Negro Cults in the City, Part 6 (The History of Black Americans and the Black Church #70)

Welcome to episode #70 of the The History of Black Americans and the Black Church podcast.

Our Scripture Verse for today is Matthew 5:13 which reads: “Ye are the salt of the earth: but if the salt have lost his savour, wherewith shall it be salted? it is thenceforth good for nothing, but to be cast out, and to be trodden under foot of men.”

Our History of Black Americans and the Black Church quote for today is from Lee June, a professor at Michigan State University and the author of the book, “Yet With A Steady Beat: The Black Church through a Psychological and Biblical Lens.” He writes, “Lincoln and Mamiya estimated that 86% of Black Americans were Christians (80% were in seven major denominations and another 6 percent were in the smaller communions). Further, according to them, the following were characteristic of African Americans and/or “African-American churches” in the 1980s:

— Approximately 78% of all African Americans claimed church membership and attended church services at least once in a six-month period.

— African Americans had slightly higher weekly attendance rates (40%).

— African Americans had the highest rate of being what the sociologists call “super churched” (attending more than once weekly (37% versus 31%).

— African American denominations had not experienced severe declines in membership experienced by some mainstream White denominations like the Disciples of Christ (40%), the United Presbyterian Church (33%), or the Episcopal Church (33%).

Gallup and Jones found in their survey that 96% of all American adults believed in God or a universal spirit. For Blacks, Gallup and Jones reported that virtually 100% indicated a belief in God or a higher power. Thus given these percentages, the Protestant Christian church community has a large impact on individuals in America and particularly the Black and White populations.”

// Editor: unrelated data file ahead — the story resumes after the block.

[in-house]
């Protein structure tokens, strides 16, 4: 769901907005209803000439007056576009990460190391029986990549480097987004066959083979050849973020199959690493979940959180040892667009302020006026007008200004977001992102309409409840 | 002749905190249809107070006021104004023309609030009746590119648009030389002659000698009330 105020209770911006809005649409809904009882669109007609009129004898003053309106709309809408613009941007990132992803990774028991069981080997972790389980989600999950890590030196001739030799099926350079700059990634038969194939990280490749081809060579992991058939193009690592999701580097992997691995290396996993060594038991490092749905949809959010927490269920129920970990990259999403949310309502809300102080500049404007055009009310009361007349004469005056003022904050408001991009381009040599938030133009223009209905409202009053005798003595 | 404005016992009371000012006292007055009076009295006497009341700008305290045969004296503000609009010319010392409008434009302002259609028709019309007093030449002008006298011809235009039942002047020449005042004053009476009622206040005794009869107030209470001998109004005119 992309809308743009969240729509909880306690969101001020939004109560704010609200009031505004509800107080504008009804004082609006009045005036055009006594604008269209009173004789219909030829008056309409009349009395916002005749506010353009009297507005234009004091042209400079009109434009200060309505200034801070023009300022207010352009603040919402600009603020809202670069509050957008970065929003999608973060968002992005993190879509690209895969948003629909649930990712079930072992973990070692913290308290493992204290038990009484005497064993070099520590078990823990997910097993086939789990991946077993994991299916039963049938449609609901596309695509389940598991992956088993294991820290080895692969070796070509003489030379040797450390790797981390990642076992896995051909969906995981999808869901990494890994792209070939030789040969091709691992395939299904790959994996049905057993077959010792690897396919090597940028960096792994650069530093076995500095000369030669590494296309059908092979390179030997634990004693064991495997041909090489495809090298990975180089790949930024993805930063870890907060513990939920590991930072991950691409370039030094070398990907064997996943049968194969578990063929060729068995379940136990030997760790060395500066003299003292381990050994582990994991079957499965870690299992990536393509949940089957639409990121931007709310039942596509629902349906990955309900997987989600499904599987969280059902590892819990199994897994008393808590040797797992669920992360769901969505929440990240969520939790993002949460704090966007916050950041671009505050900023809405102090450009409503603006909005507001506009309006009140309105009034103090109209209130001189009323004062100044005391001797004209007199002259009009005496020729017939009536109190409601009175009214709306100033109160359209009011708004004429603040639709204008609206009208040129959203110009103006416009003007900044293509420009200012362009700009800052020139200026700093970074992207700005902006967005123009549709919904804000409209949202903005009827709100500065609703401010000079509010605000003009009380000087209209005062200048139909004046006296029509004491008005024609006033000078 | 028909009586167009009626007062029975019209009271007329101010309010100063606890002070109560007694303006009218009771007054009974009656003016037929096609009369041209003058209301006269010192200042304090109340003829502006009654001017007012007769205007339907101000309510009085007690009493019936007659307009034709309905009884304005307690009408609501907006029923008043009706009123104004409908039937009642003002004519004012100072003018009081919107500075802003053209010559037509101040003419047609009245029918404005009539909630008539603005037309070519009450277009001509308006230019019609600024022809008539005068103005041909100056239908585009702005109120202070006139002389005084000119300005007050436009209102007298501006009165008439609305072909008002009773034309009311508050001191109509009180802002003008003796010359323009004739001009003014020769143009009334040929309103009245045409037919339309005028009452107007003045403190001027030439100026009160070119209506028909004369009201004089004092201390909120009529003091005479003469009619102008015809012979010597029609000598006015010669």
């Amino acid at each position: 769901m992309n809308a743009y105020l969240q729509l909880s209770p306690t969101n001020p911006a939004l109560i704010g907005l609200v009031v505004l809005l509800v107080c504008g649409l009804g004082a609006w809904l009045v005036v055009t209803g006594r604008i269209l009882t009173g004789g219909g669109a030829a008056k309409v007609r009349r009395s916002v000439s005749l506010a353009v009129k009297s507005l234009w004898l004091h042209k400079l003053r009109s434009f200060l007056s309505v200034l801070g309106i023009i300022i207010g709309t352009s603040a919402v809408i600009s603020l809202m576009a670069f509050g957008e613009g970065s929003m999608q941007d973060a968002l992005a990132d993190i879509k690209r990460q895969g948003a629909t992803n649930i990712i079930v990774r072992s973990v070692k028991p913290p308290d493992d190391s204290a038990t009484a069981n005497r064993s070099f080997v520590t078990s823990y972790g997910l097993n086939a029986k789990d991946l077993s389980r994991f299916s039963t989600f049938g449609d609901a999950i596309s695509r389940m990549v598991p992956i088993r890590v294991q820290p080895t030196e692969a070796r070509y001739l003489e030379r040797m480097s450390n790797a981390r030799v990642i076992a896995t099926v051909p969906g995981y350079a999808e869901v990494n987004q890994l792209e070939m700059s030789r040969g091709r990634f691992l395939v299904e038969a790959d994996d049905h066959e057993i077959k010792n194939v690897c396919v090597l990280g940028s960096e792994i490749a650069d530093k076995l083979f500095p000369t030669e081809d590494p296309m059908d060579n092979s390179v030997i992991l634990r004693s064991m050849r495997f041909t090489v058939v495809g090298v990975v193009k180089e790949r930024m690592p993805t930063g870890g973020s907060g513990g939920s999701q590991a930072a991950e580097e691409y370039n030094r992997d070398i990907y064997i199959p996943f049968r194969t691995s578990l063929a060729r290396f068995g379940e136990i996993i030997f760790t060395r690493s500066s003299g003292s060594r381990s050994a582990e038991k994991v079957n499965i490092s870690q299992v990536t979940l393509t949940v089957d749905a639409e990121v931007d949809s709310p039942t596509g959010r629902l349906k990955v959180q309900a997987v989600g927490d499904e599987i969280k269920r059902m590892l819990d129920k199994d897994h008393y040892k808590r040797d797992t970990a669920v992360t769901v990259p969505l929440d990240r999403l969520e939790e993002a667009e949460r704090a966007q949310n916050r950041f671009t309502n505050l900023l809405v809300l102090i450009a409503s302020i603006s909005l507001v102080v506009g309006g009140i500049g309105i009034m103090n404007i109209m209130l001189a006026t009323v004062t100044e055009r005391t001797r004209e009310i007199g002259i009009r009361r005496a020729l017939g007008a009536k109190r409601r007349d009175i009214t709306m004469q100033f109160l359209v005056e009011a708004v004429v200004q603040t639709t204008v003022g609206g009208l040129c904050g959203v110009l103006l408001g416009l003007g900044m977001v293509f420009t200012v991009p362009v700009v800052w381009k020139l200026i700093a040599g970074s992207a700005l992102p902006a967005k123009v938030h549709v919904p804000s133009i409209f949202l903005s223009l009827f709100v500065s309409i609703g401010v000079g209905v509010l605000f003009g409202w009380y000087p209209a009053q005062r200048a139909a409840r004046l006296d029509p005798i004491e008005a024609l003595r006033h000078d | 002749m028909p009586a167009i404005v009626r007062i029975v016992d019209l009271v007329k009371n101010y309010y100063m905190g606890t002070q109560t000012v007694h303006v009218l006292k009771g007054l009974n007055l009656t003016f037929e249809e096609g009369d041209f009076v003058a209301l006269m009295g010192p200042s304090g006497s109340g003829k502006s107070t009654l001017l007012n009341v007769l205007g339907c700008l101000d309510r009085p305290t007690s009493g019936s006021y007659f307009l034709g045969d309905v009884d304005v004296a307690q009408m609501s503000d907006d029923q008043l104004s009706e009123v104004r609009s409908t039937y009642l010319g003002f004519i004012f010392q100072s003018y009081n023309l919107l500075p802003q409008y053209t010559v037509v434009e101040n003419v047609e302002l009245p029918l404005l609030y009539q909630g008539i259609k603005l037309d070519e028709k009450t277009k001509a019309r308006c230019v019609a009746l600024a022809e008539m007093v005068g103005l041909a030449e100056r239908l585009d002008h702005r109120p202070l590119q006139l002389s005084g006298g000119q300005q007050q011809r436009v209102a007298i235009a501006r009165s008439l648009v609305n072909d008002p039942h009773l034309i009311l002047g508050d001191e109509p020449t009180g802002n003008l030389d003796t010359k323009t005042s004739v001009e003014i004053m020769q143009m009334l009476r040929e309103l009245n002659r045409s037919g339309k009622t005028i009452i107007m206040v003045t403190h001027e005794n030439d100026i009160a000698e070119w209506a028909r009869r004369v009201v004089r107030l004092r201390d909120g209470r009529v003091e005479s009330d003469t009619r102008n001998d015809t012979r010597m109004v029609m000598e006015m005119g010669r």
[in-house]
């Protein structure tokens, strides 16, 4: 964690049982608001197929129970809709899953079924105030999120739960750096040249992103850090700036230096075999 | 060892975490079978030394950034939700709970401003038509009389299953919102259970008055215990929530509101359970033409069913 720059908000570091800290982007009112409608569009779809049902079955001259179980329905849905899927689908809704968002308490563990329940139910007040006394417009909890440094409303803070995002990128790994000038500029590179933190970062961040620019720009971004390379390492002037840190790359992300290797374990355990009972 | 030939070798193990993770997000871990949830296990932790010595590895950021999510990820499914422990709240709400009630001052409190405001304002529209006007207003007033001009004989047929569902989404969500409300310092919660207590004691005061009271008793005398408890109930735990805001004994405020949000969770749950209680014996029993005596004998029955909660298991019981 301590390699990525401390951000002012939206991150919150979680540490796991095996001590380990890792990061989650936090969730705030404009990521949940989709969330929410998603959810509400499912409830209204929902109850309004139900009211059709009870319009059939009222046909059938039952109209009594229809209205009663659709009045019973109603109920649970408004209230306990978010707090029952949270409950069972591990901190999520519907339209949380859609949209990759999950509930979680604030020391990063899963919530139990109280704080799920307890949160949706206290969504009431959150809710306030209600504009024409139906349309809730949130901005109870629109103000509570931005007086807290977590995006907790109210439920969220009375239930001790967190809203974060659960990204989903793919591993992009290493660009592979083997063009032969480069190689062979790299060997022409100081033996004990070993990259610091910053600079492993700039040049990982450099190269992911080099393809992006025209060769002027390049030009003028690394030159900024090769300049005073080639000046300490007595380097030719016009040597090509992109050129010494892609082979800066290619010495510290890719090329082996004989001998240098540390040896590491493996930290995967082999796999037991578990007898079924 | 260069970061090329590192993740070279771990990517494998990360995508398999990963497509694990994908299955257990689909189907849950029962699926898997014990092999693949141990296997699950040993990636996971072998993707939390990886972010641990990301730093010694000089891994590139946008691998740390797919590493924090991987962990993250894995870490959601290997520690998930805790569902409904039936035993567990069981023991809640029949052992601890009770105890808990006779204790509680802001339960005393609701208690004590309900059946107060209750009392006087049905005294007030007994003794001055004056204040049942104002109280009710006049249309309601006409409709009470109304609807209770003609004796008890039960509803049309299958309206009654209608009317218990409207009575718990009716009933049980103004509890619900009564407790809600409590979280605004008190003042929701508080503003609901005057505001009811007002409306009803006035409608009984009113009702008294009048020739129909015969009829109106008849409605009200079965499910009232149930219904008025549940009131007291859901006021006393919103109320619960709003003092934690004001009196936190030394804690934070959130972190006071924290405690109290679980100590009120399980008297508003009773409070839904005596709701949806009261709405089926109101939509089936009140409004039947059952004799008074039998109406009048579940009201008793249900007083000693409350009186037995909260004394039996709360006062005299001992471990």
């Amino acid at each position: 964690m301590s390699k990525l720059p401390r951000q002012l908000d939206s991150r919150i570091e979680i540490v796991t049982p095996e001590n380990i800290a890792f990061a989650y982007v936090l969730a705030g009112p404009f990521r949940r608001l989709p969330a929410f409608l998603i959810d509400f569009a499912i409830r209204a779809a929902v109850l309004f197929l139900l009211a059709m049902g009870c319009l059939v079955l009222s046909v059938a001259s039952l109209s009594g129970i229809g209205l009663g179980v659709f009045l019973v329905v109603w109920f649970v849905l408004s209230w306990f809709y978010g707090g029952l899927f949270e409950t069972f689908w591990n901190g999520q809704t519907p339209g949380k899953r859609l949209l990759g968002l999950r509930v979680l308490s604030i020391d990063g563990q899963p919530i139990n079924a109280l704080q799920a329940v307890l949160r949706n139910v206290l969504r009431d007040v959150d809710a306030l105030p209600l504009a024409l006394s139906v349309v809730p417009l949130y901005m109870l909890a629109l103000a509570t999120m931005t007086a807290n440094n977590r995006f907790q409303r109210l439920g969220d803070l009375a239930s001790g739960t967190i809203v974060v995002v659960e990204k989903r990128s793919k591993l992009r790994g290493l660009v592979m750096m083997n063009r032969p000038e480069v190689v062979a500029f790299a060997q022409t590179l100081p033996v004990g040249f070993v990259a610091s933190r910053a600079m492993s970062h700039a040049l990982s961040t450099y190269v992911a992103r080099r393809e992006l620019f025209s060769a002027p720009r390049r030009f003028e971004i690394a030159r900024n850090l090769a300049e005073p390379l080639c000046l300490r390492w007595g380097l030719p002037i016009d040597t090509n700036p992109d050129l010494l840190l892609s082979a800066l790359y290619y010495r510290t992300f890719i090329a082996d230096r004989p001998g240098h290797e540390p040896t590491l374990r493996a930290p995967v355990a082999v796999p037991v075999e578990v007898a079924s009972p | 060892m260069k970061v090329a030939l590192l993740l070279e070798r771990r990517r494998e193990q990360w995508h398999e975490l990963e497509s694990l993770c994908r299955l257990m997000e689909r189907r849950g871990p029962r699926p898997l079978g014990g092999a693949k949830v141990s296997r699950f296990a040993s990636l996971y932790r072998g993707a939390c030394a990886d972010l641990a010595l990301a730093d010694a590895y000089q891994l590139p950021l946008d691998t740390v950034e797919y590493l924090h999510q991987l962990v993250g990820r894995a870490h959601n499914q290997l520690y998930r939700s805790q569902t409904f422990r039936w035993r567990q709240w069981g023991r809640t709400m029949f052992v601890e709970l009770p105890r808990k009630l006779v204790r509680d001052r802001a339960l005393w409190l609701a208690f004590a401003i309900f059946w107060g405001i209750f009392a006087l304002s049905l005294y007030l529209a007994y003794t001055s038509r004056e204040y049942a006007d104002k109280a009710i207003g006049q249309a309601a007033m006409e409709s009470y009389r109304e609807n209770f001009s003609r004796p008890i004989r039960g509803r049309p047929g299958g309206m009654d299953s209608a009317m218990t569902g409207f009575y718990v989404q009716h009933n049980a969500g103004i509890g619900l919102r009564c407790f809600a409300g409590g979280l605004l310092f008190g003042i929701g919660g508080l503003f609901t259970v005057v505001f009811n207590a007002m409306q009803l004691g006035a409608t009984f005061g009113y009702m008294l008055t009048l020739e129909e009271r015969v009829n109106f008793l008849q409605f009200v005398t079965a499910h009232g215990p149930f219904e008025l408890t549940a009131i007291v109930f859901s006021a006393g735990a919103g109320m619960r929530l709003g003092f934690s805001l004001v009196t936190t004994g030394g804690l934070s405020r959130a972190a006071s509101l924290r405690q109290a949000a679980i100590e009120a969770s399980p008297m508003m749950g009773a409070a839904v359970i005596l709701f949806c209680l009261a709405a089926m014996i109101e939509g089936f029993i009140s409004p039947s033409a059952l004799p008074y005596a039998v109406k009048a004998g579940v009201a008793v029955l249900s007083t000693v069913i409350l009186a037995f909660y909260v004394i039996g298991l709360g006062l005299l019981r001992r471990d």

In this podcast, we are using as our texts: From Slavery to Freedom, by John Hope Franklin, The Negro Church in America by E. Franklin Frazier, and The Black Church In The U.S. by William A. Banks.

Our first topic for today is titled “Colonial Slavery, Part 4: Virginia and Maryland, Part 4” from the book, “From Slavery to Freedom” by John Hope Franklin.

The slave population of Maryland was slow to increase, not because of any disinclination on the part of colonists to own slaves but because they were not in ample supply during the colony’s early years. This is the principal reason why, during the restoration period, laws were enacted to encourage and facilitate the importation of slaves. In 1671 the legislature declared that the conversion of slaves to Christianity would not affect their status. Masters now felt that they could import African heathens, convert them to Christianity, and thus justify the act of holding them in slavery. By the end of the century the importation of slaves was increasing steadily. In 1708 the governor reported that 600 or 700 had been imported during the preceding ten months. By 1750 there were 40,000 blacks as compared with 100,000 whites.

As in Virginia, blacks in Maryland early showed resentment against their status as slaves. In several instances white masters died at the hands of their slaves, and there was more than one case of a black cook poisoning an owner. In 1742 seven blacks were executed for the murder of their masters. Others were convicted for committing acts of sabotage such as arson, stealing of property, and the brutal treatment of livestock.